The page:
Crowdsourcing: Language-Neutral Puzzlehunts?

Oh boy, this new WordPress interface is going to take some getting used to.

Labor Day puzzles tomorrow! Get psyched if that’s a thing you get psyched for.

I recently received a message from a reader for whom English is not their first language, who said they really enjoy solving puzzlehunts but often need assistance with word-intensive puzzles like crosswords. (I’ve never tried to solve a crossword in a foreign language, but I have been trying to solve British cryptics from The Listener recently, and in some ways that’s a similar experience… it’s weird to have to reference a big book or virtual equivalent on almost every clue.)

A lot of good puzzlehunts have a diverse mix of puzzle types, though word puzzles still tend to be pretty prevalent, which makes sense given that most metapuzzle structures rely on words; the thing each puzzle resolves to for metapuzzle interaction is almost always an English word or phrase, and if our puzzle has to generate letters, it’s easiest to do that if your puzzle revolves around letters. I know that when I write a logic puzzle for a hunt, the biggest stumbling block is figuring out how the puzzle will yield an answer when solved; in my case, that responsibility often gets passed off to a “lookup” grid of random mostly unused letters that helps translate a sequence of positions into a sequence of letters.

But puzzlehunts that are relatively language-neutral are not unheard of. Earlier this summer I posted links to a sudoku puzzlehunt and a Zelda-themed huntesque set of sudoku, as well as From Muddled to Clean, a set of instructionless loop puzzles that I have to admit I never finished (though with the help of a friend, I got past a particular stumbling block and reached an absolutely jaw-dropping aha moment). I also believe there have been puzzlehunts at some of the World Puzzle Championships, where the main program is language-neutral by necessity. I’m not sure if any of these are archived online; if they are, and people know about them, I’d love to see them. If the pandemic clears up, I believe next year’s WPC will be in Canada. I’m reasonably confident that it will feature some sort of hunt, in that if nobody else writes one, I probably will. (The WPC itself sometimes has rounds with an interesting meta-structure, though these generally don’t get released after the fact… the US retains rights to publish them in this country, but I think the one book of WPC puzzles that came out in America didn’t sell all that well. I bought it!)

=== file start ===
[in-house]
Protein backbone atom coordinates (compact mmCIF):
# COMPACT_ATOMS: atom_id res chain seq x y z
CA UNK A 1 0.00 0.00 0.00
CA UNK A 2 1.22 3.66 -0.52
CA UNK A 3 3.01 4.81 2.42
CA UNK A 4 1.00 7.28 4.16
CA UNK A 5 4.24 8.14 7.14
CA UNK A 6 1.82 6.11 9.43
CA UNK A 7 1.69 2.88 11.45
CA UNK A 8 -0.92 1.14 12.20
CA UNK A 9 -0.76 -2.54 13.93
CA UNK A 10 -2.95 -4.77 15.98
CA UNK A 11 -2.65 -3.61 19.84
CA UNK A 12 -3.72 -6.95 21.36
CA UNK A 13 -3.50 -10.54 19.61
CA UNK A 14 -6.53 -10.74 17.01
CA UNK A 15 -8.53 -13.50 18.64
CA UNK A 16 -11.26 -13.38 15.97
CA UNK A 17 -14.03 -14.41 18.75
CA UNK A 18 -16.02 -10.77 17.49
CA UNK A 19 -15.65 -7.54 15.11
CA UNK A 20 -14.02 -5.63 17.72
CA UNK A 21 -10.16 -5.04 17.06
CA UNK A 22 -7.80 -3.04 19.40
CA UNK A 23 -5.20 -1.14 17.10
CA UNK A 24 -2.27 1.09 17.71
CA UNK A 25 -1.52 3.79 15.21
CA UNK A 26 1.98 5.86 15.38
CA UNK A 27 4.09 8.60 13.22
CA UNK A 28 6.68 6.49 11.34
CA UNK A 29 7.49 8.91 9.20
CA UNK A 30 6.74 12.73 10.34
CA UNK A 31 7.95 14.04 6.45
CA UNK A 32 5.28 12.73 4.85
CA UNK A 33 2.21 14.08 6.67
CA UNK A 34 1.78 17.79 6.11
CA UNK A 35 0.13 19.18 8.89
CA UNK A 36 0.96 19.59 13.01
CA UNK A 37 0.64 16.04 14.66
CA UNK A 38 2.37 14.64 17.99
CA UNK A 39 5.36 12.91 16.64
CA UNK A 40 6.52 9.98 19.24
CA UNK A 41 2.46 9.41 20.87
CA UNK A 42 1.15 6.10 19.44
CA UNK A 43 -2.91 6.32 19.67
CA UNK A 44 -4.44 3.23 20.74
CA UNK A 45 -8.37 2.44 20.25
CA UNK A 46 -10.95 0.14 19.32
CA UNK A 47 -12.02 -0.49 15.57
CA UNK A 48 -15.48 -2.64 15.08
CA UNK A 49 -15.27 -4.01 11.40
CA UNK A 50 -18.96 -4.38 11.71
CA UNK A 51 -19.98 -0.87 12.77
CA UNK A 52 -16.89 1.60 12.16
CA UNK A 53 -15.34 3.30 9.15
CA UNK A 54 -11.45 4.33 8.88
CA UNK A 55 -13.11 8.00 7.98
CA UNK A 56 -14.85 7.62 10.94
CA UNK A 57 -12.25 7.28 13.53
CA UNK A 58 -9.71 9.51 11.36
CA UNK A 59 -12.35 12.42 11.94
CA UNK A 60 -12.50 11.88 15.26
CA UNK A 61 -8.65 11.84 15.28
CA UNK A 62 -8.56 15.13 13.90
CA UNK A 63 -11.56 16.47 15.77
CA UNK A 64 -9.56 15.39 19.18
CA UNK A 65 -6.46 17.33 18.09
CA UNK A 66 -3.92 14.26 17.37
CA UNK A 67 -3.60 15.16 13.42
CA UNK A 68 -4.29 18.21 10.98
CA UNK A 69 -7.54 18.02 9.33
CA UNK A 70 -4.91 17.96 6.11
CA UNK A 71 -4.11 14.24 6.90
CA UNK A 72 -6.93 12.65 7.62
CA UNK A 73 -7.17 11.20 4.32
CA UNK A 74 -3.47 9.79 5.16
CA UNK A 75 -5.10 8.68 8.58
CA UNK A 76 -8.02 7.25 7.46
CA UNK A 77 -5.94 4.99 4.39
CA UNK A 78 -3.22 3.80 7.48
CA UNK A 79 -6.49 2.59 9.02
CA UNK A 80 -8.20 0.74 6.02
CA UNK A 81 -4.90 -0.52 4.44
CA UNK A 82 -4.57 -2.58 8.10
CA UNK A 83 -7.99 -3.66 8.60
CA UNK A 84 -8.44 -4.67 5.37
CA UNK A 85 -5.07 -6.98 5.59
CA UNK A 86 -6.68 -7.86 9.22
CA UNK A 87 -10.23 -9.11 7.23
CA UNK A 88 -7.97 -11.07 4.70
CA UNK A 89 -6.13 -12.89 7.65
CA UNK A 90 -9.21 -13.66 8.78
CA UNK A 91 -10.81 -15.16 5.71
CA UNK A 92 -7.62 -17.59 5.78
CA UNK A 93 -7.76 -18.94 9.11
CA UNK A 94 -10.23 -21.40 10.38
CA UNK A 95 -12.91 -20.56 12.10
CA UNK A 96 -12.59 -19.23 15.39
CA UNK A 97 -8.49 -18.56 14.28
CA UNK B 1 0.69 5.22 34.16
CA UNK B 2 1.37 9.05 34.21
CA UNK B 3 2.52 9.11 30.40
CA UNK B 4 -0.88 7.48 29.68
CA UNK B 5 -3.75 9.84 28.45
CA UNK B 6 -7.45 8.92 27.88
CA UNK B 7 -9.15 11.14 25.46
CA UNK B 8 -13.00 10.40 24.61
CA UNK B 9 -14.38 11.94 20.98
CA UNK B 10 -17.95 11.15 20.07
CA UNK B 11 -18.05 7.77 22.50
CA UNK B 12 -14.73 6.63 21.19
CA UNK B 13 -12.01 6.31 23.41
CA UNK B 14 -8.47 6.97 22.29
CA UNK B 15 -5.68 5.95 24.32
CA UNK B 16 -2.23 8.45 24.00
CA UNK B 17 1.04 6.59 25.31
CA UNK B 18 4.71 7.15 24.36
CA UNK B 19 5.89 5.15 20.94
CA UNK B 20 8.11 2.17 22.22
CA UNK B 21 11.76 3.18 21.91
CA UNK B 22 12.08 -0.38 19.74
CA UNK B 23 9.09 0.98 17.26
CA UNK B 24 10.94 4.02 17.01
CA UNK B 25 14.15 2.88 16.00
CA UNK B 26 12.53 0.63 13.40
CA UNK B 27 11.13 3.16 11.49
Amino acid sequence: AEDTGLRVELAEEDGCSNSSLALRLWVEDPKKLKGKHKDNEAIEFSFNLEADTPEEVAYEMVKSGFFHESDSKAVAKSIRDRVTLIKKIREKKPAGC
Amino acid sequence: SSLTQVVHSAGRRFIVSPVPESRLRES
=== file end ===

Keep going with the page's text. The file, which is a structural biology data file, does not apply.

Even among the non-linguistically-neutral puzzlehunts, some are more linguistically neutral than others. The aforementioned reader cited DASH as a hunt they found frequently accessible. Those puzzles certainly have word answers, but maybe they’re less heavy on word puzzles since the meta-structures tend to be light. I also remember a lot of visual puzzles in Australian hunts… I feel like it’s more frequent in those events than in others that I open a puzzle to find a weird one-page visual display of colors/shapes/dots/lines that is completely impenetrable until you figure out what it’s actually supposed to represent or how it’s supposed to be processed.

So I’ll open this up to the gallery… do you have any memorable Hunt puzzles or entire puzzlehunts to share that don’t rely heavily on wordplay? Or failing that, any individual puzzles in the non-word genre you found particularly rewarding? Inquiring minds want to know.

5 thoughts on “Crowdsourcing: Language-Neutral Puzzlehunts?

  1. I never finished From Muddled to Clean, either, but I did reach “Set ?” and what I assume was the jaw-dropping moment you’re referring to. Just couldn’t quite figure out how to bring it home. Did you ever do the “The Witless” set that inspired this set? I ended up doing that one afterward, and enjoyed it.


  2. I recently finished From Muddled to Clean and I can add my recommendation to that set. It was brilliantly constructed to leave the solver confronted with tremendous difficulties and then some very satisfying breakthroughs.

    A few years ago I constructed a set of 6 logic puzzles that fed into a hidden meta-puzzle in a way that is not heavy on wordplay. The final answer does make reference to source material that is widely known and available, but is certainly not universally familiar, so some solvers did find that final answer less than satisfying. I’ve chalked that up as a learning experience.

    But since you asked for examples, here’s what I did then:


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